A major part of parenthood is navigating all the information that helps you make important decisions about your child’s life, including about their health care.
There’s lots of misinformation about childhood vaccinations out there, so here’s some information sourced from the Public Health Agency of Canada to give you the scoop.
Why routine vaccines?
Many diseases, such as measles, tetanus, polio, meningitis and whooping cough, can be severe. Even infections like mumps and chickenpox can sometimes be severe. Some can result in long-term complications or even death. However, there are vaccines for these conditions.
Vaccines work by helping children from ever getting the disease, and/or reducing their chances of getting very sick if they do get the infection. Most help to reduce the spread of these infections.
Because most people in Canada are vaccinated, and therefore protected against those infections, the chances of catching or getting very sick from them is now quite rare. However, the risk is still high in countries where vaccination rates are not as high as in Canada, posing a risk for those who are unvaccinated travelling abroad.
What ages are vaccines given at?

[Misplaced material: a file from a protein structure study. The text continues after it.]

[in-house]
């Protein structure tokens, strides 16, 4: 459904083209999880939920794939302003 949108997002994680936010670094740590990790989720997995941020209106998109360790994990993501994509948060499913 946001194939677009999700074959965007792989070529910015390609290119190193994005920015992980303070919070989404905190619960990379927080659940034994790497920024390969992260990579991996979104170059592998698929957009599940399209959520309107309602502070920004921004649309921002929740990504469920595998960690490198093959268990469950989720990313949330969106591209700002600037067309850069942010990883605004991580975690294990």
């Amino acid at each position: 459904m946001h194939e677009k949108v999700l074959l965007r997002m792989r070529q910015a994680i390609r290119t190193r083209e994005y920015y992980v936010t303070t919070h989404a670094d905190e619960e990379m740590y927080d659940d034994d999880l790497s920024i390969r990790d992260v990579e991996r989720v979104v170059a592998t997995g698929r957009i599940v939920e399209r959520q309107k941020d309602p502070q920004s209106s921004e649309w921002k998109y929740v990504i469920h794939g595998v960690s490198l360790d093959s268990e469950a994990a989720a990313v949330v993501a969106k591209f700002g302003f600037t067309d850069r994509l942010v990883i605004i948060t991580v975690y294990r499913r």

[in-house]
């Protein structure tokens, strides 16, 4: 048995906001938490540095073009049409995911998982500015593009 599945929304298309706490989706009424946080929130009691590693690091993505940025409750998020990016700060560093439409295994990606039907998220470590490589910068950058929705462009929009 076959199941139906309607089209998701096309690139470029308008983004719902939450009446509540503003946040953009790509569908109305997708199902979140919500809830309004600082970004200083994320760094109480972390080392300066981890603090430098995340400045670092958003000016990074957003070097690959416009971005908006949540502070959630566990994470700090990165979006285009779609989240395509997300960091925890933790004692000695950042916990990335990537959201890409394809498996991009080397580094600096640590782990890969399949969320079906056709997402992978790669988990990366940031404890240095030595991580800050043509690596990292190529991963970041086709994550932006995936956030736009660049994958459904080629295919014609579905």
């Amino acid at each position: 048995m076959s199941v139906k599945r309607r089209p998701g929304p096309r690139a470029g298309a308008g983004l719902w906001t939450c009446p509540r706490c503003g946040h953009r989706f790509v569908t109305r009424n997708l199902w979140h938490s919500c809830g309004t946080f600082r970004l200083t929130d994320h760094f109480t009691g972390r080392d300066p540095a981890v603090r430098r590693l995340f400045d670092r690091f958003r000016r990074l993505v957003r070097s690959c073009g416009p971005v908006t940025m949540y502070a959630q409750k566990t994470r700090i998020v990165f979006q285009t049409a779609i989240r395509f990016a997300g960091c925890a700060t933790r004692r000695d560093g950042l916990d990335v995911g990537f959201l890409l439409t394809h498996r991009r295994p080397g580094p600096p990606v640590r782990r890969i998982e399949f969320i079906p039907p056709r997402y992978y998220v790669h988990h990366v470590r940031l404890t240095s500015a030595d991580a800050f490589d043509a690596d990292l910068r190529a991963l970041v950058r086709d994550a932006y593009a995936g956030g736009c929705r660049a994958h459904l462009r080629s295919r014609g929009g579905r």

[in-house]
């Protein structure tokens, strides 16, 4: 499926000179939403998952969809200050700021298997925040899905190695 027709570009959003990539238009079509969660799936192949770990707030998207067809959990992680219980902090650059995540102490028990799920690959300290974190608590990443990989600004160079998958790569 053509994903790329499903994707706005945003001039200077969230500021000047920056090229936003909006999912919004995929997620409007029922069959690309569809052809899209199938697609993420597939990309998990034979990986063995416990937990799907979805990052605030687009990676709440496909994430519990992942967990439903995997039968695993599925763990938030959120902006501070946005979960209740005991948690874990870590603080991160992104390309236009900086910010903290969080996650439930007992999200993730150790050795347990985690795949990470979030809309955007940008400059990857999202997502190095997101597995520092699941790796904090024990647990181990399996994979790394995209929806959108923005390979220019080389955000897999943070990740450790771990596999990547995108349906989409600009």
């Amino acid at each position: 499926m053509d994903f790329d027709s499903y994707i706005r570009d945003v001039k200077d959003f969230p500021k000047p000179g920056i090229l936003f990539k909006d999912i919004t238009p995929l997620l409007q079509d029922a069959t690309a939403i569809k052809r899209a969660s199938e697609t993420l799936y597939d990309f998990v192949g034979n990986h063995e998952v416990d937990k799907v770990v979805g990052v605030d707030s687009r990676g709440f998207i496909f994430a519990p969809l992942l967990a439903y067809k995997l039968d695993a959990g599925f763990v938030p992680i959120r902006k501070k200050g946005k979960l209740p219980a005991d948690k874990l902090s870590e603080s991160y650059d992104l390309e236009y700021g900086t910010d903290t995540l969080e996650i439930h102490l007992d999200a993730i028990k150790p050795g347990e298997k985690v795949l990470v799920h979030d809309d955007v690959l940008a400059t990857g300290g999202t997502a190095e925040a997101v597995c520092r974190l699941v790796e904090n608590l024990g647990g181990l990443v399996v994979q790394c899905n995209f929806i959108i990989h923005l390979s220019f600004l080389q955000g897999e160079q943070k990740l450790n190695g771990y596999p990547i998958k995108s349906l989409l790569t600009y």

For best protection, public health authorities recommend children and adults get vaccinated at various times throughout their life. If vaccinated on time, children have the best protection as soon as possible.
Some vaccines are given once, while many others require several doses over months or years. Vaccination schedules can vary somewhat depending on the province or territory, but typically, children will be vaccinated at the following ages:
- Two months
- Four months
- Six months
- 12 months
- 18 months
- Between the ages of four and six years
Some provinces or territories also suggest a vaccine at birth and some territories offer vaccine doses at one and/or nine months of age. Later, routine vaccinations are also recommended for school-age children and they may be offered at school-based clinics.
The vaccine approval process is rigorous
Before they are approved, vaccines go through a rigorous process, including years of research and testing. When a vaccine is being considered for use in Canada, Health Canada reviews how well it works and its safety before approving it for use. Once a vaccine has been approved, the Public Health Agency continues to monitor its safety and effectiveness, in cooperation with other countries and international agencies.
Tips for a vaccine appointment
When you go for a vaccine with a child, do your best to relax. Your child may react to your emotions. When you are calm and positive, they’ll be more at ease.
You can also try to talk softly and hold your child during the vaccination to comfort and distract them. Nursing right before, during or after vaccination can be comforting to babies and telling a story or bringing a toy can help toddlers.
For more information about vaccines, vaccine-preventable diseases and the recommended vaccination schedule where you live, speak with a health-care provider, or find out more at canada.ca/childhood-vaccines